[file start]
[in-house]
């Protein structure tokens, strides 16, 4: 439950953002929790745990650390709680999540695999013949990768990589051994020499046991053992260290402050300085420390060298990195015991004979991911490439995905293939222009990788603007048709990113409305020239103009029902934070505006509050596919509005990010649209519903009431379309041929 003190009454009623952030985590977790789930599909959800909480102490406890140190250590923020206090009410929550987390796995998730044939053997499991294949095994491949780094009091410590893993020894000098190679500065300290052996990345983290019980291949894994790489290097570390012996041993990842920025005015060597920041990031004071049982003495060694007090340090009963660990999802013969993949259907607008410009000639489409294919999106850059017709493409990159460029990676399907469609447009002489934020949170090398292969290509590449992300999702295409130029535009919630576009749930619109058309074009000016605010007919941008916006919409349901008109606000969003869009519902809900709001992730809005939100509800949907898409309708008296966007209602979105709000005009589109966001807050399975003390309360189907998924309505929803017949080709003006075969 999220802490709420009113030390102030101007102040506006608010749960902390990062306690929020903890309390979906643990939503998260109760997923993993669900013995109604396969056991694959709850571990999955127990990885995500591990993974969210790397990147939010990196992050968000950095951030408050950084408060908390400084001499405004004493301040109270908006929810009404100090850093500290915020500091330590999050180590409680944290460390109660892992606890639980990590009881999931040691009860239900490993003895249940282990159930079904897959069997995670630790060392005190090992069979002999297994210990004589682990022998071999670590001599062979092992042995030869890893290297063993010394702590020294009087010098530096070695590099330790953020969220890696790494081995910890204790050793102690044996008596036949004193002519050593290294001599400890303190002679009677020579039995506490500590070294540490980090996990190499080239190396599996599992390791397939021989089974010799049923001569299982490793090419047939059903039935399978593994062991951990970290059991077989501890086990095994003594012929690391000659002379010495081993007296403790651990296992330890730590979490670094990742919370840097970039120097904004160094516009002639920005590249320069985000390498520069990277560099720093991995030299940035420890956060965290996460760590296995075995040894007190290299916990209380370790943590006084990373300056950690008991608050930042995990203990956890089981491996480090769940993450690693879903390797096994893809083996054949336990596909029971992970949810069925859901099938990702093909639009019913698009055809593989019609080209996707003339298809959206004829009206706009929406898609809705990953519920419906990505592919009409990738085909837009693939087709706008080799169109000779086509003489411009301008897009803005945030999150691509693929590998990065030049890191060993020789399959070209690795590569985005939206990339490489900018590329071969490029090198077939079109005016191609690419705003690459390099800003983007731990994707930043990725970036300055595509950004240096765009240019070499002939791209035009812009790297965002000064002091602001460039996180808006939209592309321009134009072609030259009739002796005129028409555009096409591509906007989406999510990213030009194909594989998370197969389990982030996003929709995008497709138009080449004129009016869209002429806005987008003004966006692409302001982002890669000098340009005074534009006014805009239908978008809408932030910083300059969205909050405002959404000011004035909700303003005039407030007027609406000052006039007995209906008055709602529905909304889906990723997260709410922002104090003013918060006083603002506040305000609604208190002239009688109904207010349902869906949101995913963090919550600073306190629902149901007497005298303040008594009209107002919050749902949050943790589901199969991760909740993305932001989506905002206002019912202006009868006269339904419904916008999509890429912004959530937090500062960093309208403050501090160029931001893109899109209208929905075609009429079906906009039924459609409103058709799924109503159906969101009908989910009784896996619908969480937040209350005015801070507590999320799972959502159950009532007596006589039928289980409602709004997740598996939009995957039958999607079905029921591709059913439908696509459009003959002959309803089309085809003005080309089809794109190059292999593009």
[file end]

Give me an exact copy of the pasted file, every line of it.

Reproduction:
[in-house]
């Protein structure tokens, strides 16, 4: 439950953002929790745990650390709680999540695999013949990768990589051994020499046991053992260290402050300085420390060298990195015991004979991911490439995905293939222009990788603007048709990113409305020239103009029902934070505006509050596919509005990010649209519903009431379309041929 003190009454009623952030985590977790789930599909959800909480102490406890140190250590923020206090009410929550987390796995998730044939053997499991294949095994491949780094009091410590893993020894000098190679500065300290052996990345983290019980291949894994790489290097570390012996041993990842920025005015060597920041990031004071049982003495060694007090340090009963660990999802013969993949259907607008410009000639489409294919999106850059017709493409990159460029990676399907469609447009002489934020949170090398292969290509590449992300999702295409130029535009919630576009749930619109058309074009000016605010007919941008916006919409349901008109606000969003869009519902809900709001992730809005939100509800949907898409309708008296966007209602979105709000005009589109966001807050399975003390309360189907998924309505929803017949080709003006075969 999220802490709420009113030390102030101007102040506006608010749960902390990062306690929020903890309390979906643990939503998260109760997923993993669900013995109604396969056991694959709850571990999955127990990885995500591990993974969210790397990147939010990196992050968000950095951030408050950084408060908390400084001499405004004493301040109270908006929810009404100090850093500290915020500091330590999050180590409680944290460390109660892992606890639980990590009881999931040691009860239900490993003895249940282990159930079904897959069997995670630790060392005190090992069979002999297994210990004589682990022998071999670590001599062979092992042995030869890893290297063993010394702590020294009087010098530096070695590099330790953020969220890696790494081995910890204790050793102690044996008596036949004193002519050593290294001599400890303190002679009677020579039995506490500590070294540490980090996990190499080239190396599996599992390791397939021989089974010799049923001569299982490793090419047939059903039935399978593994062991951990970290059991077989501890086990095994003594012929690391000659002379010495081993007296403790651990296992330890730590979490670094990742919370840097970039120097904004160094516009002639920005590249320069985000390498520069990277560099720093991995030299940035420890956060965290996460760590296995075995040894007190290299916990209380370790943590006084990373300056950690008991608050930042995990203990956890089981491996480090769940993450690693879903390797096994893809083996054949336990596909029971992970949810069925859901099938990702093909639009019913698009055809593989019609080209996707003339298809959206004829009206706009929406898609809705990953519920419906990505592919009409990738085909837009693939087709706008080799169109000779086509003489411009301008897009803005945030999150691509693929590998990065030049890191060993020789399959070209690795590569985005939206990339490489900018590329071969490029090198077939079109005016191609690419705003690459390099800003983007731990994707930043990725970036300055595509950004240096765009240019070499002939791209035009812009790297965002000064002091602001460039996180808006939209592309321009134009072609030259009739002796005129028409555009096409591509906007989406999510990213030009194909594989998370197969389990982030996003929709995008497709138009080449004129009016869209002429806005987008003004966006692409302001982002890669000098340009005074534009006014805009239908978008809408932030910083300059969205909050405002959404000011004035909700303003005039407030007027609406000052006039007995209906008055709602529905909304889906990723997260709410922002104090003013918060006083603002506040305000609604208190002239009688109904207010349902869906949101995913963090919550600073306190629902149901007497005298303040008594009209107002919050749902949050943790589901199969991760909740993305932001989506905002206002019912202006009868006269339904419904916008999509890429912004959530937090500062960093309208403050501090160029931001893109899109209208929905075609009429079906906009039924459609409103058709799924109503159906969101009908989910009784896996619908969480937040209350005015801070507590999320799972959502159950009532007596006589039928289980409602709004997740598996939009995957039958999607079905029921591709059913439908696509459009003959002959309803089309085809003005080309089809794109190059292999593009």